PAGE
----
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Majority of deaths and injuries resulting from natural disasters involve seniors


The combination of an aging population with increases in natural disasters has had deadly consequences for seniors.

Quebec health authorities estimate that as many 70 people died as a result of the recent heat wave with a humidex of over 40 degrees.  Most heat-related deaths in Montreal involved seniors with chronic conditions.

And who can forget last year’s viral images of older adults in flooded Texas nursing homes? Or people fleeing Fort McMurray wildfires two years ago?  Unfortunately, there are many recent disasters to draw from with a tragic pattern of outcomes.

Research done after Hurricane Katrina, Hurricane Sandy and the 2003 European heat wave shows that the majority of deaths and injuries resulting from natural disasters involve older adults. This is particularly worrisome because our population is aging. One in four Canadians will be over 65 years of age within 20 years.

Why are seniors most at risk?

Older adults living in their own homes are more likely to be harmed in a disaster because of physical frailty, disability and social isolation. They often have needs that make them more vulnerable and less able to cope with the physical and mental challenges posed by disasters.

They may be unable to walk, climb stairs or make decisions without help from others. Their vision and hearing may be impaired. They may need oxygen or medications to survive. Or they may have all of these problems at once. When they live alone, or their caregivers are overwhelmed, their risk of dying or being hospitalized is even greater.

Most Canadians want to stay in their own home as they age. And more government funding for home care helps older adults with complex needs to live at home for longer. That is good news — but we can’t forget to ensure seniors get the help they need when disaster strikes.

You might think solutions are in place to locate and assist vulnerable persons during disasters.  It’s only partially the case.

Some organizations and local governments maintain registries to help first responders, but these voluntary systems depend on vulnerable people signing up themselves. In reality, most people simply do not self-register, the voluntary registries become out of date quickly, and there is no scientific basis for their design. That means these registries are typically of little help when real disasters strike.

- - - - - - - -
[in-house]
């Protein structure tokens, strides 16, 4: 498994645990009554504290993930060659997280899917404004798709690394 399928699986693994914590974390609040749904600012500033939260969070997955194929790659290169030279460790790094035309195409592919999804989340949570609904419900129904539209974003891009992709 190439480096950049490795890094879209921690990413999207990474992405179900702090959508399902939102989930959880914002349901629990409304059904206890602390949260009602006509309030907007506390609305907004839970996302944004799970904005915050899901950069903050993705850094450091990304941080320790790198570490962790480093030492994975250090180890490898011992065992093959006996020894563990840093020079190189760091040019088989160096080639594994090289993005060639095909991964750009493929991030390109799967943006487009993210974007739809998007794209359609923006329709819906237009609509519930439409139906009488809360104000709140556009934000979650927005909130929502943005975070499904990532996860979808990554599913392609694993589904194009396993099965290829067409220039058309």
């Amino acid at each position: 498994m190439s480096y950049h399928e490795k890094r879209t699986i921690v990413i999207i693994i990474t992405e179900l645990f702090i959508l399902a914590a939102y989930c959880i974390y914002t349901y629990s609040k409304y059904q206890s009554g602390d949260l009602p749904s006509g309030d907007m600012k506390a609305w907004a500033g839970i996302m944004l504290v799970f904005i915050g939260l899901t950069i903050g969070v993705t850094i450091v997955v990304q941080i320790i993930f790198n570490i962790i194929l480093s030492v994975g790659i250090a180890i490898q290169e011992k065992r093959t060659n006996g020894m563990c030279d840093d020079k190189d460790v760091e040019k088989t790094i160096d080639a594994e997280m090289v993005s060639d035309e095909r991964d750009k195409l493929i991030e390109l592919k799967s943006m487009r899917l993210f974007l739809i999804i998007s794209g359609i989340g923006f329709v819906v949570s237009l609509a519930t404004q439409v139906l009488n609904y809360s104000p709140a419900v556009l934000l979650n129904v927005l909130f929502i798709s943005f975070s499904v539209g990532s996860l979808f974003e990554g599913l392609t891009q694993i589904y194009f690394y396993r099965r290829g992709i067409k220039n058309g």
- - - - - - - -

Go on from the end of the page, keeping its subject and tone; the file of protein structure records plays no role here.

So what’s the solution?

Fortunately, we may not have to start from scratch.  Many older Canadians with frailty living at home already have some government-funded help through home care. If they do, a care coordinator would have done an assessment to help understand what kind of assistance they need.

For example, the assessment considers whether the senior needs help taking their medications, if they use a wheelchair, if they are alone most of the day or if they have trouble remembering things. Since these assessments are updated routinely, the information stays current.

This is the same information needed during an emergency.  It can tell us who needs our help, where they live and what kind of help they need when a storm is coming, floodwaters rise or fire strikes.

Work has already begun to try to systematize such data and make it count in an emergency.  We led an international team of researchers and partner organizations to create and implement the interRAI Vulnerable Persons at Risk (VPR) algorithm using routinely collected home care assessment information. And it has a proven track record.

During the 2011 Christchurch earthquake, government agencies and first responders used an early version of the VPR to coordinate their response to the disaster. Since then, New Zealand and Canadian researchers have collaborated to refine the algorithm for use anywhere these assessments have been implemented in the world.

Most Canadian regions have already done the hard work to implement the interRAI system. Eight provinces and territories now use a common home care assessment system. The Canadian Institute for Health Information (CIHI) has incorporated the VPR into their national standards for home care software systems. And the Region of Waterloo is the first in Canada to implement the VPR as a disaster management tool for vulnerable persons.

So what’s left to be done?

Now, governments, home care agencies and first responders must work together to be ready to use the VPR the next time disaster strikes. It could be a matter of life and death.

Seniors don’t have to be helpless in the face of disaster. Help is only an algorithm away.


John Hirdes is a Professor in the School of Public Health and Health Systems at the University of Waterloo, a Network Investigator with Canadian Frailty Network, the senior Canadian Fellow and a Board Member of interRAI, an international consortium of researchers from over 35 countries.

Sandy van Solm, PhD, is the Coordinator, Emergency Management at the Region of Waterloo. She completed her doctorate on the interRAI VPR at the University of Waterloo.  They are both Contributors with EvidenceNetwork.ca based at the University of Winnipeg.

July 2018

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